Sixty years after his death, Mahatma Gandhi is still a major presence on the world stage.
Since his assassination on Jan. 30, 1948, at the hands of a Hindu extremist, Gandhi has had a global impact.
To start with the United States, Gandhi influenced two of the most important mass mobilizations in this country — the civil-rights struggle for equality for African-Americans and Cesar Chavez’s advocacy for Latino farmworkers.
“Gandhi was probably the first person in history to lift the love ethic of Jesus above mere interaction between individuals to a powerful and effective social force on a large scale,” King remarked. It is not for nothing that a section of the Martin Luther King Center in Atlanta deals with Gandhi.
But the influence of Gandhi on the civil-rights movement predated King. African-American leaders such as Howard Thurman and Benjamin Mays undertook long voyages to India on ocean steamers to meet Gandhi, while W.E.B. Du Bois corresponded with him. King was himself introduced to Gandhi’s vision by African-American Gandhians such as Mordecai Johnson and Bayard Rustin.
Gandhi had a great effect on Chavez, too. Chavez traced his political awakening to a newsreel he saw at the age of 11 or 12 showing that “this half-naked man without a gun had conquered the might of the British Empire.” Chavez modeled many of his tactics on Gandhi, from boycotts to hunger strikes. “Not only did he talk about nonviolence, he showed how nonviolence works for justice and liberation,” Chavez
Outside the United States, Gandhi has had a similar effect. Nelson Mandela, the Dalai Lama, imprisoned Burmese Nobel laureate Aung San Suu Kyi, Guatemalan Nobel Peace Prize-winner Rigoberta Menchu — all these giants of our time have acknowledged Gandhi as a guiding light.
Gandhi’s vision helped inspired movements that toppled dictators from Ferdinand Marcos in the Philippines in 1986 and Augusto Pinochet in Chile in 1989 to the Communist regimes in Eastern Europe in the late 1980s and Slobodan Milosevic in Yugoslavia in 2000.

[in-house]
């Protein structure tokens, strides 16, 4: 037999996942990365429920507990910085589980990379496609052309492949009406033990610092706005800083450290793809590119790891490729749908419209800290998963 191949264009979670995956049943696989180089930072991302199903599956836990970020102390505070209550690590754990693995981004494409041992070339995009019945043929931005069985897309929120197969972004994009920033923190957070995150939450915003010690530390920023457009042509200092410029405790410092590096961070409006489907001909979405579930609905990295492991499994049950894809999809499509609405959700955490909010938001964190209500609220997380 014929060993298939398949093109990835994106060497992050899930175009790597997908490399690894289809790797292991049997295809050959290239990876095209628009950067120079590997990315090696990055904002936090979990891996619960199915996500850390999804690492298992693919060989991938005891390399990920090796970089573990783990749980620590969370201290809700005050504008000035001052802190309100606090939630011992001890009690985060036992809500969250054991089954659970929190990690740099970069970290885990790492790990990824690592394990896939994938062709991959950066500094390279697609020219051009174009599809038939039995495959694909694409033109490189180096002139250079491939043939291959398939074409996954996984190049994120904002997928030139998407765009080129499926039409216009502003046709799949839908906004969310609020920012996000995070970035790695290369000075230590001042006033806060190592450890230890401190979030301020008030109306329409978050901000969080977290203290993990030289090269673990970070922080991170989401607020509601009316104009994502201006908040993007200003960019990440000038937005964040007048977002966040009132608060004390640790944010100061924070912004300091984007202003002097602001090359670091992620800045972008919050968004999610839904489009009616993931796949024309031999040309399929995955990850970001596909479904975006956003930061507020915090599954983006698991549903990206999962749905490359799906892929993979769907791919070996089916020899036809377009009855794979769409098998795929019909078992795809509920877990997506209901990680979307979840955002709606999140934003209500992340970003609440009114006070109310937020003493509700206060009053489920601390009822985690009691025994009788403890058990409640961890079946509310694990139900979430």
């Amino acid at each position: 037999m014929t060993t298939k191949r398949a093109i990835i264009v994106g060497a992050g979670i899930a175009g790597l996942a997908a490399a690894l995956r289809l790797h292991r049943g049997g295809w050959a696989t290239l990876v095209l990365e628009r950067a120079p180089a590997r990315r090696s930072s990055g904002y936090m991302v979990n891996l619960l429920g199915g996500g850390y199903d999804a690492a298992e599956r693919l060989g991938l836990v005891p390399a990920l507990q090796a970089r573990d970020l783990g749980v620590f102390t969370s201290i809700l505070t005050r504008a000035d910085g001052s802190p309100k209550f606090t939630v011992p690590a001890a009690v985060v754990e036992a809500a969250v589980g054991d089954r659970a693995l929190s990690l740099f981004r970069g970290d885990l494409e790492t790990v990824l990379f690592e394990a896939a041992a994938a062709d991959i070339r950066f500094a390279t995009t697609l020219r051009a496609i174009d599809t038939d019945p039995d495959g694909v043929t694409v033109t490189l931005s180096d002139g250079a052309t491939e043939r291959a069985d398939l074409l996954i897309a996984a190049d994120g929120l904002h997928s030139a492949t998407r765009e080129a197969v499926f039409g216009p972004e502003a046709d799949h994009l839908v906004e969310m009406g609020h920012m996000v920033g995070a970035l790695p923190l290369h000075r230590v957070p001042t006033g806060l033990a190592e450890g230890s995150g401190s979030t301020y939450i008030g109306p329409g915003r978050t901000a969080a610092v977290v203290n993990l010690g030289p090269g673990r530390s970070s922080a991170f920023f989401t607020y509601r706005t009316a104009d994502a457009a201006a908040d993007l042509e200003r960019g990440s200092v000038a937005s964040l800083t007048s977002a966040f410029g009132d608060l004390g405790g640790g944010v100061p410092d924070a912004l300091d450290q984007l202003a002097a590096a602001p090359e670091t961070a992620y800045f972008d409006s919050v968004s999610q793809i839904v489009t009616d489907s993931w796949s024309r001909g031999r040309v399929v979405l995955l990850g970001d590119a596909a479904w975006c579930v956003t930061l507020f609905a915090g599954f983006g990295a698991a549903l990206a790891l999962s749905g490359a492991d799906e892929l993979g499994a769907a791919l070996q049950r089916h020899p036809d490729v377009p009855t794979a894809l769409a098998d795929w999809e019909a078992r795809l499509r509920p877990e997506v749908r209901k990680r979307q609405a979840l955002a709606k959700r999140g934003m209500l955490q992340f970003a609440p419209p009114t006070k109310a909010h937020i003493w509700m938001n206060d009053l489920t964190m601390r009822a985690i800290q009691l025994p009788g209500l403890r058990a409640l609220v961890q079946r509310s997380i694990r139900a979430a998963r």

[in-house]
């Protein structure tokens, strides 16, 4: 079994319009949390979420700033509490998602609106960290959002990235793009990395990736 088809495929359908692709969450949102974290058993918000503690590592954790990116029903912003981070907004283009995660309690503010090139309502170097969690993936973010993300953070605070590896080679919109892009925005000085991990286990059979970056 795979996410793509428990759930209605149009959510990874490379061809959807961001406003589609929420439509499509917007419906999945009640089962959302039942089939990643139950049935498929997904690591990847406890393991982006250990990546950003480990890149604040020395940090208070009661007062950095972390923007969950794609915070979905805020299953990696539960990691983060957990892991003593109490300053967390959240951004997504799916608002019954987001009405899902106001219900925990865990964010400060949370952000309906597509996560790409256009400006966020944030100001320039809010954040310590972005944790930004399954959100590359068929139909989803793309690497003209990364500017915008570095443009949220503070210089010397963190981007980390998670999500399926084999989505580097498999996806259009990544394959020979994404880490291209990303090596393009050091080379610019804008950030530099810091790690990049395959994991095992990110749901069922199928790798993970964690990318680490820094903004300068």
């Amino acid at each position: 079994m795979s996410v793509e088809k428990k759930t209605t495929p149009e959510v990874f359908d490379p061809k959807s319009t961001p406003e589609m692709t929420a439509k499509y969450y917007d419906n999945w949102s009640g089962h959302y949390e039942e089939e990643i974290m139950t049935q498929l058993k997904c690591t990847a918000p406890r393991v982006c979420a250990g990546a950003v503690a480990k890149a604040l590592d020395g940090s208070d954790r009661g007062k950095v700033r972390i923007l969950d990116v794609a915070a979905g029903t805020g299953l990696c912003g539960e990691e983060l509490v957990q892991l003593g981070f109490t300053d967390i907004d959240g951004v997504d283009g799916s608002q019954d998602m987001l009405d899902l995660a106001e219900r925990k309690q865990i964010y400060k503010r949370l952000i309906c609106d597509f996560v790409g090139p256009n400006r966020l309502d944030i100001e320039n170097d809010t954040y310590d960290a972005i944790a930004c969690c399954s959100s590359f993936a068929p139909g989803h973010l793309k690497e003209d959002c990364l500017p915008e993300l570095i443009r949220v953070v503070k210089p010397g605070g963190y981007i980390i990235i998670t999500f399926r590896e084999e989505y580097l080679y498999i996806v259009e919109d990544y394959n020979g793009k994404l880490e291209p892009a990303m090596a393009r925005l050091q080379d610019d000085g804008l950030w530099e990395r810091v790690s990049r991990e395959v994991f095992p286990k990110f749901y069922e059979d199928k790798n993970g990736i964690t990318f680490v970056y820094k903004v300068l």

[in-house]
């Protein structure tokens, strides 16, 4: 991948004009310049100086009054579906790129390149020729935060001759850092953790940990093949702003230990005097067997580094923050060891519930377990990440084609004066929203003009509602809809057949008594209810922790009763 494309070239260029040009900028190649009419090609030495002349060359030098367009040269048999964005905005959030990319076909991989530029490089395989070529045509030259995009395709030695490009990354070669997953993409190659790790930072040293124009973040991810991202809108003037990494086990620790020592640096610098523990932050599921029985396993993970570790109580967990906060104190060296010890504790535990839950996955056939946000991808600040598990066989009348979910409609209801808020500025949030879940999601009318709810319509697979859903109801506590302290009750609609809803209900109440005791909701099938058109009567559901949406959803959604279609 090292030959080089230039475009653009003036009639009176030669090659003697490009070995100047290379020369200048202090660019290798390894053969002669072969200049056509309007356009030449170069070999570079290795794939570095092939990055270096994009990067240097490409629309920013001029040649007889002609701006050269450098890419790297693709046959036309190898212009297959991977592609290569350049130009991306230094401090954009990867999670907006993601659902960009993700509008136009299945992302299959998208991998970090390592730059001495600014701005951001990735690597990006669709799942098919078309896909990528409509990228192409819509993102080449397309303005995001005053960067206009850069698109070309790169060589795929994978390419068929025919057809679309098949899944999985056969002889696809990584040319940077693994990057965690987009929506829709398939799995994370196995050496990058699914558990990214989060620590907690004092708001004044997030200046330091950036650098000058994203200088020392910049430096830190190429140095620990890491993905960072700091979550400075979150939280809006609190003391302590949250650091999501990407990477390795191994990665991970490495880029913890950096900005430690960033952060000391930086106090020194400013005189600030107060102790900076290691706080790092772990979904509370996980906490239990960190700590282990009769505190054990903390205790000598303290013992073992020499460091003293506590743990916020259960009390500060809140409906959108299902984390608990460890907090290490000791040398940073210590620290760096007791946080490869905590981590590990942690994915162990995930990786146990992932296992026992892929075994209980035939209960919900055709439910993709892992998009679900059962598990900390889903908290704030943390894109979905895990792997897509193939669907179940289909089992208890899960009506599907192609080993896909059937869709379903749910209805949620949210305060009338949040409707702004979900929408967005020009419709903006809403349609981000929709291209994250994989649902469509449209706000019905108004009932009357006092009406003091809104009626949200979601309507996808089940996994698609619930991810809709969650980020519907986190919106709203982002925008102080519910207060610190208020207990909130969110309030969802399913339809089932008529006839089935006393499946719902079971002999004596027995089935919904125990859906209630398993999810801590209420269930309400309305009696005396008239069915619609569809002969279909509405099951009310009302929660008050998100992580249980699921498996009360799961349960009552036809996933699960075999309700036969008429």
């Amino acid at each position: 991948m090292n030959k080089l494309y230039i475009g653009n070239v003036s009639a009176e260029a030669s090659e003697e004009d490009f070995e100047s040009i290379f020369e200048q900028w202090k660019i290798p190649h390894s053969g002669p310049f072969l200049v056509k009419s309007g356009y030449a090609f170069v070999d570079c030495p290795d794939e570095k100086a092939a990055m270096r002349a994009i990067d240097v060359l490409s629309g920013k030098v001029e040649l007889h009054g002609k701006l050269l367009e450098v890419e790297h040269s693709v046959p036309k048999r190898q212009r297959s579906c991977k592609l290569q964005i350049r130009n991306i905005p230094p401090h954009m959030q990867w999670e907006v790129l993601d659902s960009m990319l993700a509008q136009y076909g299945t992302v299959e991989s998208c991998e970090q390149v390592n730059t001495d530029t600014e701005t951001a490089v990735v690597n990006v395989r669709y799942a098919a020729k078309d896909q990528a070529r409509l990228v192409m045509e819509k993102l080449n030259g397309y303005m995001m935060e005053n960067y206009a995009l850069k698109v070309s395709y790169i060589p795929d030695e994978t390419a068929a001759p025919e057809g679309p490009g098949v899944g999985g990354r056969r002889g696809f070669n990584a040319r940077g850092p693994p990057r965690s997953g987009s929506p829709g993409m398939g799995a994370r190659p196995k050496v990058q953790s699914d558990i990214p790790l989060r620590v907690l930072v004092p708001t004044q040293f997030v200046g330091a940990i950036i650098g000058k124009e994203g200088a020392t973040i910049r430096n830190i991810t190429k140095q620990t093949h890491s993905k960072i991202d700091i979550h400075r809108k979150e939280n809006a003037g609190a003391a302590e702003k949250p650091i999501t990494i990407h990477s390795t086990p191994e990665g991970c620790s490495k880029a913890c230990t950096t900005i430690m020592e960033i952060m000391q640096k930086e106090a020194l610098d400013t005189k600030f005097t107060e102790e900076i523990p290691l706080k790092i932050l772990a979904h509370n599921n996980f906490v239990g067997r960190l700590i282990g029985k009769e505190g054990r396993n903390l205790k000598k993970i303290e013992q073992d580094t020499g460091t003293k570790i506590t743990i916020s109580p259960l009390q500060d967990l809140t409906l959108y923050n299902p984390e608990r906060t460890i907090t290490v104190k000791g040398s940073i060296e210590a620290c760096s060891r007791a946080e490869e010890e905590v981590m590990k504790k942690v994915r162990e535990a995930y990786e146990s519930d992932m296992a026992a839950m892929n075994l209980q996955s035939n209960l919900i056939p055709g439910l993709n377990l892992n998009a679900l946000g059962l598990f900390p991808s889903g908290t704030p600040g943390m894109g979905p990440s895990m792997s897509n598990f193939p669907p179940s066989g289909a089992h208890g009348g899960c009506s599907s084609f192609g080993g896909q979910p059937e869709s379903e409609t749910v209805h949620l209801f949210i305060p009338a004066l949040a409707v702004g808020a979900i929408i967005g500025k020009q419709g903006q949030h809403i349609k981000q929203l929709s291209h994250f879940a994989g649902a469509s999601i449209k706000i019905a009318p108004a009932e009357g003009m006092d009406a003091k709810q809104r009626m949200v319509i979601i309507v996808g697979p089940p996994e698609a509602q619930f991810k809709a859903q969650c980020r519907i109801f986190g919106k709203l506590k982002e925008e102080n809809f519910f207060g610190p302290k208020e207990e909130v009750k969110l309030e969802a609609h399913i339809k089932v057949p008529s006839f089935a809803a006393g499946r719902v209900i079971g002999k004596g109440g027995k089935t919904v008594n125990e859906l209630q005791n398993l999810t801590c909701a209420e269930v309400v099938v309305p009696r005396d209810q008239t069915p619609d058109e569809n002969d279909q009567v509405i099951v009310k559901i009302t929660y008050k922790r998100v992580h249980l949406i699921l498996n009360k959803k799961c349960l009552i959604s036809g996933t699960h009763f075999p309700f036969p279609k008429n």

Gandhi also made a big impact on the Muslim world.
During Gandhi’s lifetime, a good friend of his, Khan Abdul Ghaffar Khan, founded a movement for nonviolence and social reform among the Pashtuns on the border of current-day Pakistan and Afghanistan that had at its height more than 100,000 adherents. In the 1990s, Ibrahim Rugova led a movement for independence in Kosovo that drew inspiration from Gandhi. And several activists in Palestine have adopted Gandhi’s message to offer nonviolent ways of resisting Israeli occupation.
But so much more needs to be done.
The world is torn by strife, caught between states that are too eager to use force and guerrilla armies drawn to the fatal lure of violence. The planet’s sole superpower has sent a terrible message to the world by engaging in a devastating preemptive war in Iraq. The nihilistic, ultraviolent philosophy of Al Qaeda has tainted the image of an entire region and religion. And in Africa, violence in the pursuit of cynical political ends scars the lives of millions from Darfur to the Congo.
Gandhi understood that his vision of nonviolence had mass appeal, and that his own leadership was of lesser importance. Gandhi himself said, “There go my people; I must run to catch up with them for I am their leader.”
More than half a century after Gandhi’s death, we need more leaders who want to catch up with nonviolent people.
Amitabh Pal is the co-editor of the Progressive Media Project and the managing editor of The Progressive magazine in Madison, Wis. He is working on a book about the role of nonviolence in Islam. He can be reached at firstname.lastname@example.org.